When you think of drug charges, you might think of those related to the sale, distribution, manufacturing or use of a illegal drugs. It might come as a surprise that you can face criminal charges for the use or sale of legal drugs.
When you're facing drug charges, the type of drugs involved -- not to mention the activity that allegedly related to the drugs -- has a big influence on what consequences you might face if you are convicted. Your own history and the type of drug can also impact whether a prosecutor is willing to work with you on a plea or negotiate reduced charges and sentencing.
If you are facing drug charges in Arkansas, you might be surprised to find that there are sometimes options for how the case is resolved. One of these options is the Drug Court program. This program is meant for people who have a drug addiction and were charged with a crime. There are several different criteria for entering into the drug court program. One of the most notable is that you can't be considered a violent offender based on current or former charges.
When you are accused of having cocaine in your possession in Arkansas, you may be facing some very serious charges. In fact, having even small amounts of cocaine in your possession is a felony in this state. Anyone who is facing cocaine charges should find out exactly what options they have, and they need to take the serious penalties of these charges into account when considering the options.
Federal authorities in Arkansas recently arrested 11 of 13 defendants allegedly involved in a large-scale drug trafficking organization in Blytheville. The arrests, made on Oct. 18, all dealt with drug crimes such as the delivery of drugs or conspiring to deliver drugs. The charges pertained specifically to selling methamphetamine and various weapons possessions.
Generally, the authorities in Arkansas and elsewhere cannot arrest someone who has a strange look or who is walking aimlessly in a public place. There must be some outward manifestation of antisocial or suspicious behavior to make police intervention justifiable. An incident occurred at the Walmart Supercenter in Jefferson County recently that may test that legal premise. A man was stopped in the store, searched and arrested on a charge of drug crimes, but the final verdict on whether it was a valid arrest is uncertain.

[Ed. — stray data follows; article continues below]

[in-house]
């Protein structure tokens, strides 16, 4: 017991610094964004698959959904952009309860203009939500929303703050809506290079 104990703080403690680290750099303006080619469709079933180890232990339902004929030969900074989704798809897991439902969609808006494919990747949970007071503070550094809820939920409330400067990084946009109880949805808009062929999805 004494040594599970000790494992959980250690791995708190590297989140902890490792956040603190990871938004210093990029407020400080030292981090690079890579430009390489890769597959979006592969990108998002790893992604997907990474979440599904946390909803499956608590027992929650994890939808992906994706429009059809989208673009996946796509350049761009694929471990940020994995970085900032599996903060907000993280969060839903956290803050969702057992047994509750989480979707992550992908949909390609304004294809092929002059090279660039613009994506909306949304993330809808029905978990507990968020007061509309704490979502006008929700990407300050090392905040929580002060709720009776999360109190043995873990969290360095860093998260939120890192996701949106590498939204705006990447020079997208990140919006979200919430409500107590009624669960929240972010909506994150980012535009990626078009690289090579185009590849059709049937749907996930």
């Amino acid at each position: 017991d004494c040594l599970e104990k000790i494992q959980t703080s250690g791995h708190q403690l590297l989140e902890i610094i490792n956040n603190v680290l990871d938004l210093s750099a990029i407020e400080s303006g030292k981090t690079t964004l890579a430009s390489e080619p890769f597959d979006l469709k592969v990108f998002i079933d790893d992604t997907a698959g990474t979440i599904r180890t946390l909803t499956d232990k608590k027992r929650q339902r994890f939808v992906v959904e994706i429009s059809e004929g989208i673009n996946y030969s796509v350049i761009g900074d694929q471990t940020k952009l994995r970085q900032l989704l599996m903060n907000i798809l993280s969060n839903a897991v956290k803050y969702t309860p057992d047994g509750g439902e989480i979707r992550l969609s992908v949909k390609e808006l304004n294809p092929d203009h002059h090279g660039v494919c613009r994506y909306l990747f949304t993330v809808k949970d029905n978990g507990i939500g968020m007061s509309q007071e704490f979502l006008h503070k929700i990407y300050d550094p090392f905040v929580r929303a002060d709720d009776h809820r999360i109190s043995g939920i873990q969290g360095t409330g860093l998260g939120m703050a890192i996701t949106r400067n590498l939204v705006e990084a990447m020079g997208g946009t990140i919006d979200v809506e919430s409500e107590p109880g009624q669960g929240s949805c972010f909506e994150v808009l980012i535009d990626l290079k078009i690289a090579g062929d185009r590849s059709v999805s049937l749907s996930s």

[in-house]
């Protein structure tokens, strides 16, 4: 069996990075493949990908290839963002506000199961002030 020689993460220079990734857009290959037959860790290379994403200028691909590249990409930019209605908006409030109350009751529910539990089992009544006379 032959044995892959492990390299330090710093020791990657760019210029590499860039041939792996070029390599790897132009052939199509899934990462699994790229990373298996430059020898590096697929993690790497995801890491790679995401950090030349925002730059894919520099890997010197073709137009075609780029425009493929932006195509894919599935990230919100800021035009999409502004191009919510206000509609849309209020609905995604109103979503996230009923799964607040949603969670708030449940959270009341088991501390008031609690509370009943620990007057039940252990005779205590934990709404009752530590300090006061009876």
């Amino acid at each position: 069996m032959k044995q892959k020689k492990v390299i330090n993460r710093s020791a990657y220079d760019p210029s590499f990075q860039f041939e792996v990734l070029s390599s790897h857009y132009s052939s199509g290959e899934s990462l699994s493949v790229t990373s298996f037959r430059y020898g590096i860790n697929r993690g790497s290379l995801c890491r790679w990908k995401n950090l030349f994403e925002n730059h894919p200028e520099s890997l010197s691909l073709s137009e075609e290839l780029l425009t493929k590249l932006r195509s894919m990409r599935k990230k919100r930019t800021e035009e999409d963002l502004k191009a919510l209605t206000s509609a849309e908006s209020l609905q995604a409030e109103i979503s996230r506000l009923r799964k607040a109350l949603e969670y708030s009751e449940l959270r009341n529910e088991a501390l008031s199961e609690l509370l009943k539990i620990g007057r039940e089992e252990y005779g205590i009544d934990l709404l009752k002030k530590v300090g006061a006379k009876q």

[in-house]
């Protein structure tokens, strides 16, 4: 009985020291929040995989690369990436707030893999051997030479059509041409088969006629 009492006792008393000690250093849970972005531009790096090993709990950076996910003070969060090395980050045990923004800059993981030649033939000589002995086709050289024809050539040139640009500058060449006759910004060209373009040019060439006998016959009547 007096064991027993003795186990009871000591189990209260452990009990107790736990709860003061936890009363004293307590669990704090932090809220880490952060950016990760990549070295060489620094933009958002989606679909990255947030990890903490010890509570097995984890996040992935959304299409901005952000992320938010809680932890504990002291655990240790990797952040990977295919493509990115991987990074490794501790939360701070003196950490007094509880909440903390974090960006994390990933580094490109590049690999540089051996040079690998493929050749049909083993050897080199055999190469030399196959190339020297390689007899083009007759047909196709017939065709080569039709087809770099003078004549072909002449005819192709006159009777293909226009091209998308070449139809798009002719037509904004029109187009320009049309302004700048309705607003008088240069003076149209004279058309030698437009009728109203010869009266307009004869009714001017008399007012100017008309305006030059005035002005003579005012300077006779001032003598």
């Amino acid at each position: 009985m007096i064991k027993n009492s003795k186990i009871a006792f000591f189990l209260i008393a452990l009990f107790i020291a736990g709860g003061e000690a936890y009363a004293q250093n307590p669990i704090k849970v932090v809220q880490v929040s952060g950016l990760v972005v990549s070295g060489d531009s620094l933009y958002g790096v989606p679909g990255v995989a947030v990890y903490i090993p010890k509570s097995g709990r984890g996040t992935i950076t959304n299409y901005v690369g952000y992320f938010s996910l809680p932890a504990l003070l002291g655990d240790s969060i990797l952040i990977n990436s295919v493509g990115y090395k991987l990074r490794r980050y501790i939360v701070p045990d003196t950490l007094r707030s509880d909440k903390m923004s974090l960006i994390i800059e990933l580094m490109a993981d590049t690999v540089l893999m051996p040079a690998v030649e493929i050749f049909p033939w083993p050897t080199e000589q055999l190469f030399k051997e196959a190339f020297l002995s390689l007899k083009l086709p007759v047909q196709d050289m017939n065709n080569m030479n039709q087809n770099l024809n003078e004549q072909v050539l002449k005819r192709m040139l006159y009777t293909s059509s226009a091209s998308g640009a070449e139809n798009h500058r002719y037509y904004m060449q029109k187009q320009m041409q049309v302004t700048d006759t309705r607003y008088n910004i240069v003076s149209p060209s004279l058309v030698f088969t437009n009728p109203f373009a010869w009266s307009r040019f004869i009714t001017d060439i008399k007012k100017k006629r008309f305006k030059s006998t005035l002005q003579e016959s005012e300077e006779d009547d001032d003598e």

There is a general movement in Arkansas and nationwide trending in the direction of rehabilitation in non-violent drug prosecutions. This is because the so-called war on drugs has been a disaster that has seen increased drug activities on all levels and fronts. The drug war did succeed in filling the nation's prisons to capacity at a cost of trillions of dollars, largely with non-violent individuals convicted of drug crimes. There is a growing consensus, even among some law enforcement offices, that the drug war should be wound down and replaced, where appropriate, with intensive treatment programs.
Police in Pine Bluff, Arkansas reported arresting one person recently on drug charges after searching a premises under the authority of a search warrant. Authorities estimated the 30.8 pounds of marijuana and 2.2 pounds of cocaine that they seized to have a street value of $194,600. In the raid, police found only one person on the premises and arrested the 53-year-old man for possession with intent to distribute drugs, along with other alleged drug crimes.
When a search warrant is issued for a private home, defense counsel must examine the warrant and the surrounding circumstances to determine whether there were deficiencies in the process. Fourth Amendment principles in Arkansas and all other states require that a search warrant be issued only upon probable cause, and that it must particularly describe the place and the subject matter being searched. In most cases, when a search warrant or the search itself is determined to be deficient, the suppression of the evidence with respect to alleged drug crimes or gun charges will result in dismissal of the charged crimes.
A federal investigation led to the arrest of five persons recently on drug trafficking charges of conspiring to distribute large quantities of methamphetamine, according to federal law enforcement officers. The Drug Enforcement Administration officers allege that 60 pounds of methamphetamine were seized from the individuals who were arrested in Arkansas. Although it is unclear, it does not appear that the defendants were caught in the process of actual drug trafficking to third persons.